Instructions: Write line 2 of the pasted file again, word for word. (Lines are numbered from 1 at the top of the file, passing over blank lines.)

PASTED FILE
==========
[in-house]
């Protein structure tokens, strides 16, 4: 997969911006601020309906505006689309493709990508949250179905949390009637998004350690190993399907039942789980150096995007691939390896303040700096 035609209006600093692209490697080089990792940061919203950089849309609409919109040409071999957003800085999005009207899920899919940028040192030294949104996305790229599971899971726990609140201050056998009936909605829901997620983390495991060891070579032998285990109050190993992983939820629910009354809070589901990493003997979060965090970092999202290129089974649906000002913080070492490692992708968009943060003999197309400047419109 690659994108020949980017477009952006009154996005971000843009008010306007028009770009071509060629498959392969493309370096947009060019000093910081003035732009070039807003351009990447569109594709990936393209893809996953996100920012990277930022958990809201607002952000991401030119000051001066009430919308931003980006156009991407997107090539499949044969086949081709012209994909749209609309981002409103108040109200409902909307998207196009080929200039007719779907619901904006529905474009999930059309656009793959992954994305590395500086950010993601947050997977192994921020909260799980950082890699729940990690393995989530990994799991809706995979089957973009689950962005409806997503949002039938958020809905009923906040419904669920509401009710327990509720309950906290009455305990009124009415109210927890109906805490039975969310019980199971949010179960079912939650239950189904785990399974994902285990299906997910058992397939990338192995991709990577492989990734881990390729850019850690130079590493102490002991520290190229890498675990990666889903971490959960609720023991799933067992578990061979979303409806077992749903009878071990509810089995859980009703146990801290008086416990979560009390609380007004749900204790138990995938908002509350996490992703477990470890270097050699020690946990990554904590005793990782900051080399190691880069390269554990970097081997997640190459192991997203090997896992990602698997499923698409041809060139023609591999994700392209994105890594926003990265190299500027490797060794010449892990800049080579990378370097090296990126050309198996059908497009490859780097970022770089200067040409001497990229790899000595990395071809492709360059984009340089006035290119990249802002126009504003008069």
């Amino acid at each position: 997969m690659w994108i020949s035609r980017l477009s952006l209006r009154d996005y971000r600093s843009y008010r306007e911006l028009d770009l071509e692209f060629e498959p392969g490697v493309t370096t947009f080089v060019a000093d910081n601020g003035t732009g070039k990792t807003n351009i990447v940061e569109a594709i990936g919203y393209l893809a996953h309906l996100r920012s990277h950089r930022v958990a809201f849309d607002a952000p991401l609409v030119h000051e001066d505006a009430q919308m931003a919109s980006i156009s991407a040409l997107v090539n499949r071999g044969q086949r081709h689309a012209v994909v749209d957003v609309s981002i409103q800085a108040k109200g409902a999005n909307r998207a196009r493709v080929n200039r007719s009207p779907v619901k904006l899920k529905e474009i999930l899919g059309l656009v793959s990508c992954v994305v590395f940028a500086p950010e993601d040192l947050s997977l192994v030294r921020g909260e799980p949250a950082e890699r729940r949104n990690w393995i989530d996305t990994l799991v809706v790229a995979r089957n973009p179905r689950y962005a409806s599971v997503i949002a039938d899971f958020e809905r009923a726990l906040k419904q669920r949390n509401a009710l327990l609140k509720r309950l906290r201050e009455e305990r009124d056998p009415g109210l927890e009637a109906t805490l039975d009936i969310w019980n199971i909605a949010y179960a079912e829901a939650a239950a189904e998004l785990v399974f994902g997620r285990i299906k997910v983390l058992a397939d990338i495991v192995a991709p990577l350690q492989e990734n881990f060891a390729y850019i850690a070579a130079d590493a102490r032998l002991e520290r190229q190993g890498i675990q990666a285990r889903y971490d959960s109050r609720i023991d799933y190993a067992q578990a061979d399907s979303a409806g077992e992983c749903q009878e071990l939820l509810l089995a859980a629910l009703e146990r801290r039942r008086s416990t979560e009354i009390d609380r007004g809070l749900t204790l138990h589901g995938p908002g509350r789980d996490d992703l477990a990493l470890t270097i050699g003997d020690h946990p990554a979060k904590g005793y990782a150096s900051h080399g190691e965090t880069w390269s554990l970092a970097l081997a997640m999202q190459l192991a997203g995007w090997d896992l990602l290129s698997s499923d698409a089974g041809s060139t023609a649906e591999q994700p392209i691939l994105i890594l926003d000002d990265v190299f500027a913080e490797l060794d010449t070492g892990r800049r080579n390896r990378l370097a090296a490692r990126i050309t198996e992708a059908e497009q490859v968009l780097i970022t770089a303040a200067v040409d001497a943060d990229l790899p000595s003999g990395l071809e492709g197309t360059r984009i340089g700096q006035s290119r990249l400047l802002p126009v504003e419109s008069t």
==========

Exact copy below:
């Protein structure tokens, strides 16, 4: 997969911006601020309906505006689309493709990508949250179905949390009637998004350690190993399907039942789980150096995007691939390896303040700096 035609209006600093692209490697080089990792940061919203950089849309609409919109040409071999957003800085999005009207899920899919940028040192030294949104996305790229599971899971726990609140201050056998009936909605829901997620983390495991060891070579032998285990109050190993992983939820629910009354809070589901990493003997979060965090970092999202290129089974649906000002913080070492490692992708968009943060003999197309400047419109 690659994108020949980017477009952006009154996005971000843009008010306007028009770009071509060629498959392969493309370096947009060019000093910081003035732009070039807003351009990447569109594709990936393209893809996953996100920012990277930022958990809201607002952000991401030119000051001066009430919308931003980006156009991407997107090539499949044969086949081709012209994909749209609309981002409103108040109200409902909307998207196009080929200039007719779907619901904006529905474009999930059309656009793959992954994305590395500086950010993601947050997977192994921020909260799980950082890699729940990690393995989530990994799991809706995979089957973009689950962005409806997503949002039938958020809905009923906040419904669920509401009710327990509720309950906290009455305990009124009415109210927890109906805490039975969310019980199971949010179960079912939650239950189904785990399974994902285990299906997910058992397939990338192995991709990577492989990734881990390729850019850690130079590493102490002991520290190229890498675990990666889903971490959960609720023991799933067992578990061979979303409806077992749903009878071990509810089995859980009703146990801290008086416990979560009390609380007004749900204790138990995938908002509350996490992703477990470890270097050699020690946990990554904590005793990782900051080399190691880069390269554990970097081997997640190459192991997203090997896992990602698997499923698409041809060139023609591999994700392209994105890594926003990265190299500027490797060794010449892990800049080579990378370097090296990126050309198996059908497009490859780097970022770089200067040409001497990229790899000595990395071809492709360059984009340089006035290119990249802002126009504003008069």